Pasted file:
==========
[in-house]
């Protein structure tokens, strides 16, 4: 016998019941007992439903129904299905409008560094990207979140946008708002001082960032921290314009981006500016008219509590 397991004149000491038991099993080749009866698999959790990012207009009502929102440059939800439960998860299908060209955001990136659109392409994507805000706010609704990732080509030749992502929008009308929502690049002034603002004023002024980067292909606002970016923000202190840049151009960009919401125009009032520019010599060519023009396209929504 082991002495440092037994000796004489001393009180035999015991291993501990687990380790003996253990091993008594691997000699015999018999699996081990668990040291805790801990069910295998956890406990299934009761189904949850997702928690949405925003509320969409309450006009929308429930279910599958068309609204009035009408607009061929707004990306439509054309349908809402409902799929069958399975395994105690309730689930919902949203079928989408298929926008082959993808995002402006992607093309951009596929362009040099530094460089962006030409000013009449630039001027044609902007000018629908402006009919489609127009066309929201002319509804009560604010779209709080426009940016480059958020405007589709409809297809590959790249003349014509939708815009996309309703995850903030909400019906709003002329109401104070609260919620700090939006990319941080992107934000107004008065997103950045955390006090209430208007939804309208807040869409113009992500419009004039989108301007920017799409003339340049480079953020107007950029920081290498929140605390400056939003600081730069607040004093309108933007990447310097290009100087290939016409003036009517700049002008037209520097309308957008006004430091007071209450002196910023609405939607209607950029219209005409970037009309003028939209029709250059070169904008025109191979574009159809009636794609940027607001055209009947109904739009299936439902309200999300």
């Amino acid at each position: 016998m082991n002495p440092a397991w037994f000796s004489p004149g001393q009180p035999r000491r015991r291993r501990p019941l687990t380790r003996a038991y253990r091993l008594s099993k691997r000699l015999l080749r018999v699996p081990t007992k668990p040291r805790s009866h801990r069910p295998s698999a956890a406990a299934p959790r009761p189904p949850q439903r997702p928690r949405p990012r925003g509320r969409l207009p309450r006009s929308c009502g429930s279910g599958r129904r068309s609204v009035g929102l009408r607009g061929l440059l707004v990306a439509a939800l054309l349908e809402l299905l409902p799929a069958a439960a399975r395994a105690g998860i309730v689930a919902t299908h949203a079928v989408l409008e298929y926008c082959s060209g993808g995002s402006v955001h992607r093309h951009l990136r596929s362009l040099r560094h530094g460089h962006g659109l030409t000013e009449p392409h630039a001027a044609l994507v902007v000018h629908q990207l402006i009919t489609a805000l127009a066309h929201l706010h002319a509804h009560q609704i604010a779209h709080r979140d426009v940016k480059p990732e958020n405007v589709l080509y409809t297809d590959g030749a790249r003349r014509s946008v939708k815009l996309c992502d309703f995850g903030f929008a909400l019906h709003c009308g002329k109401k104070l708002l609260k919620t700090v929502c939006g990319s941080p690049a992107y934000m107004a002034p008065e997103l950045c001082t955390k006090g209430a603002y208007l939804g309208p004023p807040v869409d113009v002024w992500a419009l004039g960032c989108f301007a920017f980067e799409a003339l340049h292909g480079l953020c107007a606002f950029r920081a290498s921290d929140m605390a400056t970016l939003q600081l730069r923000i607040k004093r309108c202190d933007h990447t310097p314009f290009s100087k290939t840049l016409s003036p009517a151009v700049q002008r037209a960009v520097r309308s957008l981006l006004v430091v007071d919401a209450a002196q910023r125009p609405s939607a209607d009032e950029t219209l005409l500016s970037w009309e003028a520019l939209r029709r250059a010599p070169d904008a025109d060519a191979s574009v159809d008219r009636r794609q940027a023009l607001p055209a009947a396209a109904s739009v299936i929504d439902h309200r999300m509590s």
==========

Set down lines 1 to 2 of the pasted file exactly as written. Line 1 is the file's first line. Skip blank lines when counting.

[in-house]
């Protein structure tokens, strides 16, 4: 016998019941007992439903129904299905409008560094990207979140946008708002001082960032921290314009981006500016008219509590 397991004149000491038991099993080749009866698999959790990012207009009502929102440059939800439960998860299908060209955001990136659109392409994507805000706010609704990732080509030749992502929008009308929502690049002034603002004023002024980067292909606002970016923000202190840049151009960009919401125009009032520019010599060519023009396209929504 082991002495440092037994000796004489001393009180035999015991291993501990687990380790003996253990091993008594691997000699015999018999699996081990668990040291805790801990069910295998956890406990299934009761189904949850997702928690949405925003509320969409309450006009929308429930279910599958068309609204009035009408607009061929707004990306439509054309349908809402409902799929069958399975395994105690309730689930919902949203079928989408298929926008082959993808995002402006992607093309951009596929362009040099530094460089962006030409000013009449630039001027044609902007000018629908402006009919489609127009066309929201002319509804009560604010779209709080426009940016480059958020405007589709409809297809590959790249003349014509939708815009996309309703995850903030909400019906709003002329109401104070609260919620700090939006990319941080992107934000107004008065997103950045955390006090209430208007939804309208807040869409113009992500419009004039989108301007920017799409003339340049480079953020107007950029920081290498929140605390400056939003600081730069607040004093309108933007990447310097290009100087290939016409003036009517700049002008037209520097309308957008006004430091007071209450002196910023609405939607209607950029219209005409970037009309003028939209029709250059070169904008025109191979574009159809009636794609940027607001055209009947109904739009299936439902309200999300």